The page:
• Hi Carmine,

      Thank you for your comment. You obviously are new to this blog and have not read further. Because of this, you likely have missed many many report backs from Community Board meetings about situations that have gone on past and present at Washington Square Park. You’re mixing up a bunch of different issues here and this post is just addressing one specific circumstance, not every one that exists.


      p.s. Feel free to read the archives under categories such as Community Board 2 or Happening at the park or Parks Department to inform yourself further.

      • Wearing riot gear is not being violent. It is just protection. (albeit can be scary looking) It is very easy for us to armchair this where we are nice and safe. You can’t pay me enough to be a cop-and I bet a lot of the people here who take cheap shots. Does no one stop to think that cops- at least sometimes- are overreacting because they are scared?? They are human beings not robots and have families to go home to. I definitely agree that some are brutes that need to be off the force. But I am not going to whitewash all of them as has been getting done this past year in general. You can NOT program them to be perfect all the time. Not realistic. Citizens have to take responsibility too for how they act and no one wants to talk about that. Like who is leaving all this trash in the park? Not the birds.

        That comment about sweeping is ridiculous and insulting. When you go sweep the park yourself, let us know.

        • Wearing riot gear is violence just like a person walking around openly carrying firearms is provocative and violent (they do this in many red states) even if they do not actually use their gun. Traditionally police only used riot gear when there was a riot. Now they use it regularly whenever there is a political demonstration, regardless of how non-violent the protest is. Showing up on riot gear when no violence has broken out sends a message that the police are spoiling for a fight. I don’t know how old you are, but it prior to the early 2000s police never, ever routinely wore riot gear, not during the widespread protests of the 1960s and 1970s, and not during the high crime era of the 1980s and 1990s,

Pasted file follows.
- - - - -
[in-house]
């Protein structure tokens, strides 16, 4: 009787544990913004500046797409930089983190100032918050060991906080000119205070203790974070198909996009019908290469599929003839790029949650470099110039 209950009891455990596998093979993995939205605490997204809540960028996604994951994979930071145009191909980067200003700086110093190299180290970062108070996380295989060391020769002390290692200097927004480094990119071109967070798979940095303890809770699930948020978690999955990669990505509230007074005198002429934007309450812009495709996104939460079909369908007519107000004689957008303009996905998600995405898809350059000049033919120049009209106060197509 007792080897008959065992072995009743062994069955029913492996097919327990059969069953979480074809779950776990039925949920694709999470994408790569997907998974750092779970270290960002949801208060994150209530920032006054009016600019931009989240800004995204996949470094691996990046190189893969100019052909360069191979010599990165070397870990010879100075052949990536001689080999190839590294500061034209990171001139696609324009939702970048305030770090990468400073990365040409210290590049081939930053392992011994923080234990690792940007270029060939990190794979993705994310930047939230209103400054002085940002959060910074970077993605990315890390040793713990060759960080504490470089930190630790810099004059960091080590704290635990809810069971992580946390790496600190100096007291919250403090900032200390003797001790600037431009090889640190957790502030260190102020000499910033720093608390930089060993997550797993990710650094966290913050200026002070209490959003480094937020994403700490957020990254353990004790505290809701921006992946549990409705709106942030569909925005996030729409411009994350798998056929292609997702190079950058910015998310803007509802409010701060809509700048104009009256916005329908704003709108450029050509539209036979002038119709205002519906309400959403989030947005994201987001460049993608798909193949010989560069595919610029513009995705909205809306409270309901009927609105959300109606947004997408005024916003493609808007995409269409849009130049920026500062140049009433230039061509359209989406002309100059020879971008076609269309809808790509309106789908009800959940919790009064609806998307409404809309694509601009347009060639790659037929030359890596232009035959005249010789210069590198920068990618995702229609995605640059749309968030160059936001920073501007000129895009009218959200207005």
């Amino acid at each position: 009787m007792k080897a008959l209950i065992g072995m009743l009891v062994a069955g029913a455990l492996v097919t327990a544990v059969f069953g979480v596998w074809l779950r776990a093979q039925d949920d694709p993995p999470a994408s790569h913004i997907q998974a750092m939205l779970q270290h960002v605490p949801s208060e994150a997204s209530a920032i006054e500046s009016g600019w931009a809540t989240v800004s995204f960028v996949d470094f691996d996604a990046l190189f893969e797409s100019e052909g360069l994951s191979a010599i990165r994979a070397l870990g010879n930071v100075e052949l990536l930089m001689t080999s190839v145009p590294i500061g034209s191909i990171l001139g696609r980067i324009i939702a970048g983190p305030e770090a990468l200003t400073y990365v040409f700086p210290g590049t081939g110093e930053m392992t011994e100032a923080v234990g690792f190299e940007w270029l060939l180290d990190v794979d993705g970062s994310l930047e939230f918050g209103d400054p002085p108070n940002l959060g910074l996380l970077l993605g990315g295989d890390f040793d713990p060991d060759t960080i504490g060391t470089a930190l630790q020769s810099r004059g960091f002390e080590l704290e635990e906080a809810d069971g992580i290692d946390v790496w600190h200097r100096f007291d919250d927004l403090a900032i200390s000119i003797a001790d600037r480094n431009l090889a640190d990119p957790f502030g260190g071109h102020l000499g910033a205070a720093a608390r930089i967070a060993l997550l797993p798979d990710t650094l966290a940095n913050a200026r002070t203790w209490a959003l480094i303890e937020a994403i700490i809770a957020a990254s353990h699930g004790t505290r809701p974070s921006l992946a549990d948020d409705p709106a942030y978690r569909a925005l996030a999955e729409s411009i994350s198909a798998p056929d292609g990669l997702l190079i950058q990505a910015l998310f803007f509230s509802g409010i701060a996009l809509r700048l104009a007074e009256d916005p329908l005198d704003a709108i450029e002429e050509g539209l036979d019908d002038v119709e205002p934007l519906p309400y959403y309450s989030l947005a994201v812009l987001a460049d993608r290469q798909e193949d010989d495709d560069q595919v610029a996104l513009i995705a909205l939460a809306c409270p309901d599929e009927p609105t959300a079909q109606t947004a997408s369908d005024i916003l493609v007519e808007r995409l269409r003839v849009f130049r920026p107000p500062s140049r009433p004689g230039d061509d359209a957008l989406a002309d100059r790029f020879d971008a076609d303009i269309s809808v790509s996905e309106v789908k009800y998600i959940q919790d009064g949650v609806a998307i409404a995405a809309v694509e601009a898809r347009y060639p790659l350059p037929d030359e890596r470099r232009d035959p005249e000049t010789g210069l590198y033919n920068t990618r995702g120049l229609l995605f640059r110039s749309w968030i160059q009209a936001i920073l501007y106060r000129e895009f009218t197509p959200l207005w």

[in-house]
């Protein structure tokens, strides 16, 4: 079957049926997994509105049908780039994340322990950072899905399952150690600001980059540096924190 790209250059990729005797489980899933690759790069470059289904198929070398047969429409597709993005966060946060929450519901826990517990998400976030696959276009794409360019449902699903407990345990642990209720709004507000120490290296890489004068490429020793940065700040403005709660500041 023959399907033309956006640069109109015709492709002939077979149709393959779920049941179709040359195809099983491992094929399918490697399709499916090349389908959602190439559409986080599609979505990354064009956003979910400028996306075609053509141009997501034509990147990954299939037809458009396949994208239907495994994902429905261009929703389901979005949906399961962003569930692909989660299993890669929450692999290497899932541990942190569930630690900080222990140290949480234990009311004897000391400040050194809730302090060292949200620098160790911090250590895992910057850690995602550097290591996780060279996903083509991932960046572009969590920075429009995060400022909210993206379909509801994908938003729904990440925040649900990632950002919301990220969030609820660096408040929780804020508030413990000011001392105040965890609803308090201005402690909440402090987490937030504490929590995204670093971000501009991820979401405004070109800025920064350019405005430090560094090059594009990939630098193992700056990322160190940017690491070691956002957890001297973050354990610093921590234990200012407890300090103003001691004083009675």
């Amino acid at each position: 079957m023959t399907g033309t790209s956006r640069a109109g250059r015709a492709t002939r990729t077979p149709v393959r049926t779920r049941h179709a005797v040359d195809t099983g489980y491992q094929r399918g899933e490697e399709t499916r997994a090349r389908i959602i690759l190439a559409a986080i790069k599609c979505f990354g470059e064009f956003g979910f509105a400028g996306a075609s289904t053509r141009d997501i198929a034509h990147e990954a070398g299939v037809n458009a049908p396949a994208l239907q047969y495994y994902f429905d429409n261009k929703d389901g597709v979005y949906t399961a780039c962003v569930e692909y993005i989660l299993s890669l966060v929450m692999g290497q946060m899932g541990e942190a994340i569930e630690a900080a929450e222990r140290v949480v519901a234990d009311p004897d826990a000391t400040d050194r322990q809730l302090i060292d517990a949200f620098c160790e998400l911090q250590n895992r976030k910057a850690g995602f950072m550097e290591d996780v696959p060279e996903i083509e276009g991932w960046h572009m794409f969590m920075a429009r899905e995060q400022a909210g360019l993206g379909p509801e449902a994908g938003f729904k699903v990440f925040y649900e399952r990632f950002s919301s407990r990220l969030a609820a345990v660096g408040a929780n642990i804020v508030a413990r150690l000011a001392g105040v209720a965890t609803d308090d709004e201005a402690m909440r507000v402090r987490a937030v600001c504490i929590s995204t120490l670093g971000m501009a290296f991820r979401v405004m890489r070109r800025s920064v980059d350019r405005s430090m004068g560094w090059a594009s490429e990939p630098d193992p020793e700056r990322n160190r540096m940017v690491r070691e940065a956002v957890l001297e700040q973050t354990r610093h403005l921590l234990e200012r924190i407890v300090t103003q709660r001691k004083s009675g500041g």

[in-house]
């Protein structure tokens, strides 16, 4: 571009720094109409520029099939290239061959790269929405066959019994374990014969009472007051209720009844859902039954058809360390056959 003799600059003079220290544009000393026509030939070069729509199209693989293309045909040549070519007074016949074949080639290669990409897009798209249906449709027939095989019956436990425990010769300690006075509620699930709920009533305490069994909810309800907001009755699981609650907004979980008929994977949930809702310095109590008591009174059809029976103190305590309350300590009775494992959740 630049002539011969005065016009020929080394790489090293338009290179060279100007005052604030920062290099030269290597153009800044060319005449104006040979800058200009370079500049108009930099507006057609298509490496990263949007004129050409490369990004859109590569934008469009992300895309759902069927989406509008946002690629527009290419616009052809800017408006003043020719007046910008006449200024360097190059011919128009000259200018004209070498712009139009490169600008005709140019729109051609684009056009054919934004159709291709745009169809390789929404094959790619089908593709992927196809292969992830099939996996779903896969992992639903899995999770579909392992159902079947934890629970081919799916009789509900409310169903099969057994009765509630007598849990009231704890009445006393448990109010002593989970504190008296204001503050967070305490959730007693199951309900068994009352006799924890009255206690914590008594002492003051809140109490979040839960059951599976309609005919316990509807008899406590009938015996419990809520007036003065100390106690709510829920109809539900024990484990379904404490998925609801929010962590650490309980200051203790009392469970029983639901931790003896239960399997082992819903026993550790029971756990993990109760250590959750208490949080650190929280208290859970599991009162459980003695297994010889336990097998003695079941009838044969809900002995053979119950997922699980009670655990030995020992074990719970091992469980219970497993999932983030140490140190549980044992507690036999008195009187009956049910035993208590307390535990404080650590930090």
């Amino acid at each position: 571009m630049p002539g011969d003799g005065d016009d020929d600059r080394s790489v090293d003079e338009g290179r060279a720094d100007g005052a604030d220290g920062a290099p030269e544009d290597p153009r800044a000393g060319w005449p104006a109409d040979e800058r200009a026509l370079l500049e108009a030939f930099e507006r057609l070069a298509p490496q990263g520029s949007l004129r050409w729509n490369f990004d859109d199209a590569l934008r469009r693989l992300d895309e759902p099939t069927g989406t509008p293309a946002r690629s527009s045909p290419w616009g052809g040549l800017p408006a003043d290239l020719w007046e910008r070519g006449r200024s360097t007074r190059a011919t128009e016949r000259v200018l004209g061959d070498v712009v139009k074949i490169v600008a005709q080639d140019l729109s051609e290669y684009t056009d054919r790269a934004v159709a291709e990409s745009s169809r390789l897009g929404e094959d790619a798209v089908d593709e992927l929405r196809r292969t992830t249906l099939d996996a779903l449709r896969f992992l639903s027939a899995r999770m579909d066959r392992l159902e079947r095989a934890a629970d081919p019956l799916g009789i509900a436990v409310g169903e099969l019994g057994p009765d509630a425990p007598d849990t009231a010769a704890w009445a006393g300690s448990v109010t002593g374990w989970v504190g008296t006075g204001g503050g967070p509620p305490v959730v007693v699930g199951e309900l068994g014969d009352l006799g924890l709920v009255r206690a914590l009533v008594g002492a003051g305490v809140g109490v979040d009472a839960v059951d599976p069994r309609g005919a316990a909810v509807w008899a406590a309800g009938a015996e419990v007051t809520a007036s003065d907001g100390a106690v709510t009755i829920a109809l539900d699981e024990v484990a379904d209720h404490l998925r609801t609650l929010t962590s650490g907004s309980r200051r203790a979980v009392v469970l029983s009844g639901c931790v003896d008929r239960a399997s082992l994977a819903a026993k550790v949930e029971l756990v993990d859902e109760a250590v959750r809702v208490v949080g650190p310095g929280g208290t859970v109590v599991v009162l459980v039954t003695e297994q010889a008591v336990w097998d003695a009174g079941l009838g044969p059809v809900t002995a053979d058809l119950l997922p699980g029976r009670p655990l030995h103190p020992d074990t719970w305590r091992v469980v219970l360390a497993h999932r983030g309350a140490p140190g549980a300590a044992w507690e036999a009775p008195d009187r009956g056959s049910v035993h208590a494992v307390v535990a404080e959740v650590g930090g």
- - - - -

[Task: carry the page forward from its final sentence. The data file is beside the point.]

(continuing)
• the police came and announced closure – letting the illegal party continue – rule is no music after 10 pm no amplified music ever without permit. The partiers refused to leave and assaulted the police with bottles and jumped on cars. Only then did the gear and additional back up show up. This is after night after night ignoring the problem or just retreating and doing nothing – the gear to to protect the police. Can you blame them? they are not the ones being hit. Believe it or not, thousands of people live around the park and have had our lives turned upside down this year.

  2. Thanks Cathryn for your consistent and excellent reporting on Washington Square Park, on City policy with regard to all parks, and on the fight to keep our public parks “public”. I remember when the curfew you reference was a novel idea, and now we just take “closing times” for granted. Then, too, a large cluster of NYPD under the direction of the Mayor, moved in to remove hundreds of people from the Park, including Patti Smith. Some living in the area may have complaints about noise, but one of the benefits of moving into a building next to the already-existing park, is precisely that upsurge of New York creativity that Washington Square Park helps to foster. I’d be delighted to trade my very quiet apartment overlooking Gravesend Bay in Bensonhurst (as beautiful as it is) for a similarly priced apartment on 5th Avenue overlooking the Park, noisy as it might be. That’s the nature of the beast and it’s what makes New York worth living in.